Here’s a fun one I got to play with the other day. It’s not so much a vulnerability but some bad coding that could have presented itself to look like a denial of service attack. It triggered rate controls on the WAF, which will often get my attention. Then I looked and saw it was mostly coming from a single IP address. Right there, you can almost immediately rule out DDoS, because the first D is for “distributed”. A single IP isn’t very well “distributed”.
Looking into the IP address, I noticed that it was coming from a media outlet in Latin America. I haven’t seen too many news orgs that want to DoS a site. Plus, all the requests were all going to the same file on a customer’s site, and it was pretty innocuous. It was just a story that was relevant to the news org.
Next, I looked a little more into the file that was being called. I put the URL into a browser and I got a white screen. Nothing. But looking a little more closely, I could see that the page just kept reloading. A “View ->Source” of the page showed nothing. Blankness. Nothing was loading, even though the page was reloading endlessly. What was causing that?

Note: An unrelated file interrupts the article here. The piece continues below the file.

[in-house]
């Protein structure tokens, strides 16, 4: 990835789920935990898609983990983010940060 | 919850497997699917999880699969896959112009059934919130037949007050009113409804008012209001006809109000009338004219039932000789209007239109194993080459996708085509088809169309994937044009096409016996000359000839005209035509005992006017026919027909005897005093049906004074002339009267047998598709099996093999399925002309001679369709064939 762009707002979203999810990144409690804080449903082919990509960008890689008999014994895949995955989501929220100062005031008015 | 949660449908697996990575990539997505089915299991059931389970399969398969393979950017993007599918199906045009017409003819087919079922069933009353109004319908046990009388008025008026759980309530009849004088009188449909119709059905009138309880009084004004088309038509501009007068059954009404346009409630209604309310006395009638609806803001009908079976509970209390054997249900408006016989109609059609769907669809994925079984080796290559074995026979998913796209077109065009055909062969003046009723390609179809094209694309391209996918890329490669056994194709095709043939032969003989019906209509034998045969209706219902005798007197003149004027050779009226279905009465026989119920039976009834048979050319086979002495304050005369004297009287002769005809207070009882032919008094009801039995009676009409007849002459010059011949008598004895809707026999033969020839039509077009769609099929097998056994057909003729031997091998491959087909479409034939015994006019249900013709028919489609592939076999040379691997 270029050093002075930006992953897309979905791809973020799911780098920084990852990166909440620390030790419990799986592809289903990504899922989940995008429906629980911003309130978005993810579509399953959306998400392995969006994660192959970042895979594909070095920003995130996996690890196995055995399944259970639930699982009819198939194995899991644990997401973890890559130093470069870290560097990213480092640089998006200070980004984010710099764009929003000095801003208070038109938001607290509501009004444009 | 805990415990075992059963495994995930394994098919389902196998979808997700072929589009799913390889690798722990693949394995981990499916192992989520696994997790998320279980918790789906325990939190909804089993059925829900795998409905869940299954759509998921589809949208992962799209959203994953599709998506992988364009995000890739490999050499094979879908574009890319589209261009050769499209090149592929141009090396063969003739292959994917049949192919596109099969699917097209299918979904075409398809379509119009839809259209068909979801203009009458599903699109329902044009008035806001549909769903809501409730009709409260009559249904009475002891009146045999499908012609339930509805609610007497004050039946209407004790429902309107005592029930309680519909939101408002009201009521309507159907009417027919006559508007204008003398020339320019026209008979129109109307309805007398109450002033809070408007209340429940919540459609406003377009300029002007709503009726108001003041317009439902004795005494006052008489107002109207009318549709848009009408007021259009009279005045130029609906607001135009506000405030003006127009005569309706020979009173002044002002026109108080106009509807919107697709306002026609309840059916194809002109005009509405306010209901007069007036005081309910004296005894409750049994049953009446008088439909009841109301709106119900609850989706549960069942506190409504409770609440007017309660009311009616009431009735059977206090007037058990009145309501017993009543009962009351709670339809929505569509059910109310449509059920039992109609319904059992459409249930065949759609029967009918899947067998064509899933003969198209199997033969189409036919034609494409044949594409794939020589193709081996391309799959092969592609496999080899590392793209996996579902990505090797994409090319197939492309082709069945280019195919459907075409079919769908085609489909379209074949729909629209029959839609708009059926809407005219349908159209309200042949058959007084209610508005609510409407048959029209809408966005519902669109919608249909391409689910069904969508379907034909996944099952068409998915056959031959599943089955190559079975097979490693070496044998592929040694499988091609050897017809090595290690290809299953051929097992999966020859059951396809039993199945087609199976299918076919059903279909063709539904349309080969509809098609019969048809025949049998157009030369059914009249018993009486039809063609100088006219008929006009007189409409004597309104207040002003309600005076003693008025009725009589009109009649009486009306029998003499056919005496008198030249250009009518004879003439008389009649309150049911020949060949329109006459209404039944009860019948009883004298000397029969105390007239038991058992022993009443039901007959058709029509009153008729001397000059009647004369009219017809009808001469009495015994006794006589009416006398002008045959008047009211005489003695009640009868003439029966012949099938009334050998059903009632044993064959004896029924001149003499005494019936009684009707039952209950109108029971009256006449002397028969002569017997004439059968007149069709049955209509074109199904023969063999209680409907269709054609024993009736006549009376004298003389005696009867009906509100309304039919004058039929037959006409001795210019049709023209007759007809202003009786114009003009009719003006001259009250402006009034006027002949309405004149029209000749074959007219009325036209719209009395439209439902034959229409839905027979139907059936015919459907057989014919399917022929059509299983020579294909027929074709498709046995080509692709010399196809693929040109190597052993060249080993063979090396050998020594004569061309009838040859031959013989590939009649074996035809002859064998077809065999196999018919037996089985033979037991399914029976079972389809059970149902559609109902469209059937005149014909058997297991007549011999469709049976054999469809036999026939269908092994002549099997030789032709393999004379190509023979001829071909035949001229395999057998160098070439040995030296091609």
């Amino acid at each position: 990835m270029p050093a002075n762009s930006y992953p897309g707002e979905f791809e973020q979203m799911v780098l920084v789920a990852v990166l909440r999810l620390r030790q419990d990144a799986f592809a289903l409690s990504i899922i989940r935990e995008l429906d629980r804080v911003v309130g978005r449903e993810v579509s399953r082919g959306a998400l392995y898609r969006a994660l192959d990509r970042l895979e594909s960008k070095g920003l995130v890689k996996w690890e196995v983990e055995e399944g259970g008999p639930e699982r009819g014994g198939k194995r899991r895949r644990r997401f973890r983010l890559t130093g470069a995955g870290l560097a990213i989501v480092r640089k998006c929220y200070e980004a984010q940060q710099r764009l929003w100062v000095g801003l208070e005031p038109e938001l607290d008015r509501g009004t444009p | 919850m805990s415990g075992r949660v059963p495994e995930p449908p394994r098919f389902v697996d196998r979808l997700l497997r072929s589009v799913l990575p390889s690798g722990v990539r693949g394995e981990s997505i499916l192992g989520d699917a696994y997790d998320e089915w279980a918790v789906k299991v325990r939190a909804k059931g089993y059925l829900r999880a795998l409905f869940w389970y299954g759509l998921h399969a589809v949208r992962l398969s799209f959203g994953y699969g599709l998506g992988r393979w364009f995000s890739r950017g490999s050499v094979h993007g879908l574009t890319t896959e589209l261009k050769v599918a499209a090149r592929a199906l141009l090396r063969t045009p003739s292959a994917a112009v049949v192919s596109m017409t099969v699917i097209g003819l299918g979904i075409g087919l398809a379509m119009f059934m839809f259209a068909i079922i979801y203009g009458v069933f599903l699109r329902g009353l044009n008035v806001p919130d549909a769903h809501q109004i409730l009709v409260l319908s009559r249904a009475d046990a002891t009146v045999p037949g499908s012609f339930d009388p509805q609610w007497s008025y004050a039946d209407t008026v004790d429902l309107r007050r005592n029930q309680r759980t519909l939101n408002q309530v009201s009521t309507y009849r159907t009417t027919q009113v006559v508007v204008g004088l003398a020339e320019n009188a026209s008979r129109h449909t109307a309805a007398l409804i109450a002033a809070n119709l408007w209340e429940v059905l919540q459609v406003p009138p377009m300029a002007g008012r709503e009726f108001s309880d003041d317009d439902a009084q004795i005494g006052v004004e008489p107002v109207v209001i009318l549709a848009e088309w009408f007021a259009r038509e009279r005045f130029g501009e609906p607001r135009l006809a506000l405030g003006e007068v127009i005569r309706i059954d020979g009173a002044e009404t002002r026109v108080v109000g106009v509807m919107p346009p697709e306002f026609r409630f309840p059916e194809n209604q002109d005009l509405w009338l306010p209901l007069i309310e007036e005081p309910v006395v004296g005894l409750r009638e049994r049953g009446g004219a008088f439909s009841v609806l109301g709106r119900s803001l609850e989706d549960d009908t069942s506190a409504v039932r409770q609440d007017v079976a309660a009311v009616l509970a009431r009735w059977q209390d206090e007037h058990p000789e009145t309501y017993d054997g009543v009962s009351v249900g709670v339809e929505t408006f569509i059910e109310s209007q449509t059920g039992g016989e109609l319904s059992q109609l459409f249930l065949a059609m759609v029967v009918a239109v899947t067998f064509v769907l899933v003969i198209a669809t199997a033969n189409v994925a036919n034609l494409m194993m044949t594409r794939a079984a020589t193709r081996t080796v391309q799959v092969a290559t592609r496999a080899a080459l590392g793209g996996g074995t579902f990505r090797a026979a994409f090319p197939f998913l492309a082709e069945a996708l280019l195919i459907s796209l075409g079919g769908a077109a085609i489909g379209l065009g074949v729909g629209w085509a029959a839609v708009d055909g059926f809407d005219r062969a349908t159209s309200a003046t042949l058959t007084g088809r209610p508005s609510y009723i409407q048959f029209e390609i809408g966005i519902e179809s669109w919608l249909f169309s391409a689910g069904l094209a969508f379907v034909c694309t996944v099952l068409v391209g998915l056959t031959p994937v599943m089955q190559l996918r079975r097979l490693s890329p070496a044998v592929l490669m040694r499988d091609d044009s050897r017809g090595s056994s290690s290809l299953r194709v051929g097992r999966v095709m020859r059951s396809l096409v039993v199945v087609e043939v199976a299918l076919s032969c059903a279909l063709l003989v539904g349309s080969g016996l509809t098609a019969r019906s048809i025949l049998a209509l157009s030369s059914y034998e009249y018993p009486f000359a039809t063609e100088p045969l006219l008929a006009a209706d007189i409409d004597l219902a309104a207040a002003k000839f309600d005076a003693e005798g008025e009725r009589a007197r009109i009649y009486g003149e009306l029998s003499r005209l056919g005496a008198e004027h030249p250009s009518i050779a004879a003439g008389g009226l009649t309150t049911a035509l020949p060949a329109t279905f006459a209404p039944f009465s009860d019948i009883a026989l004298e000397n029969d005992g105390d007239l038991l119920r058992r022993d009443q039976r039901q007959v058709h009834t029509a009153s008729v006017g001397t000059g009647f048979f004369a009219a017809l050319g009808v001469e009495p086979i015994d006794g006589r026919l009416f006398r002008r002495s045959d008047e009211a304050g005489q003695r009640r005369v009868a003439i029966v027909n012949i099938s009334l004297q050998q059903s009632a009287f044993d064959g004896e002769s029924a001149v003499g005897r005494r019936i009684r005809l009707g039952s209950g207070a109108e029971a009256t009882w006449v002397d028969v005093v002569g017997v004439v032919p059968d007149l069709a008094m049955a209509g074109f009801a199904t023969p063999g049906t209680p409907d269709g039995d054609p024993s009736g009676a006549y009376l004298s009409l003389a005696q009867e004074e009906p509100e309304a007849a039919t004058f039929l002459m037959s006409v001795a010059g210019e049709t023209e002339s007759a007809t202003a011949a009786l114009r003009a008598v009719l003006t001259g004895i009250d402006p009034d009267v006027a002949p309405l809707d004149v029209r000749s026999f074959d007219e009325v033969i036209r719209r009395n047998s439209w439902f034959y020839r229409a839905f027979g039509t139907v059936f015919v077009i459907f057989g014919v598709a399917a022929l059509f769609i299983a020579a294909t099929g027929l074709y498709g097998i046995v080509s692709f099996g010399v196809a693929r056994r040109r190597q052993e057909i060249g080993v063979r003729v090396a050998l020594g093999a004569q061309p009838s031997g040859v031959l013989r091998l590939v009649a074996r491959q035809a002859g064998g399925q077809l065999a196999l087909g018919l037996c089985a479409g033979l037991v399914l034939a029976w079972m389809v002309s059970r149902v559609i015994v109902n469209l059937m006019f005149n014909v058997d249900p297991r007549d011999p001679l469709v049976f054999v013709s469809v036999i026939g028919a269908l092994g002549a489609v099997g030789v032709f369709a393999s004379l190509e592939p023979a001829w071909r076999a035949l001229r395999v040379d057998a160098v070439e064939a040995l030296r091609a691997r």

Let’s take a piece out of the transaction. Remove the browser. I opened up terminal and did a curl of the URL and got a response. Included in the response, in the header was:
<head><meta http-equiv="refresh" content="0;url=/removed/index.html"> </head>
So why did the media site link to this page if it never loads? I suspect the link was old and the refresh changed after the page had been linked. Then everyone who clicked on the link on the media site, to this reloading site, probably left it running for at least a few seconds or possibly just left it running in a browser tab and waited. You get enough of these at the same time and it can look like a DoS. But as we can see, if it looks like a DoS, smells like a DoS and quacks like a Dos, it might still not be a DoS.
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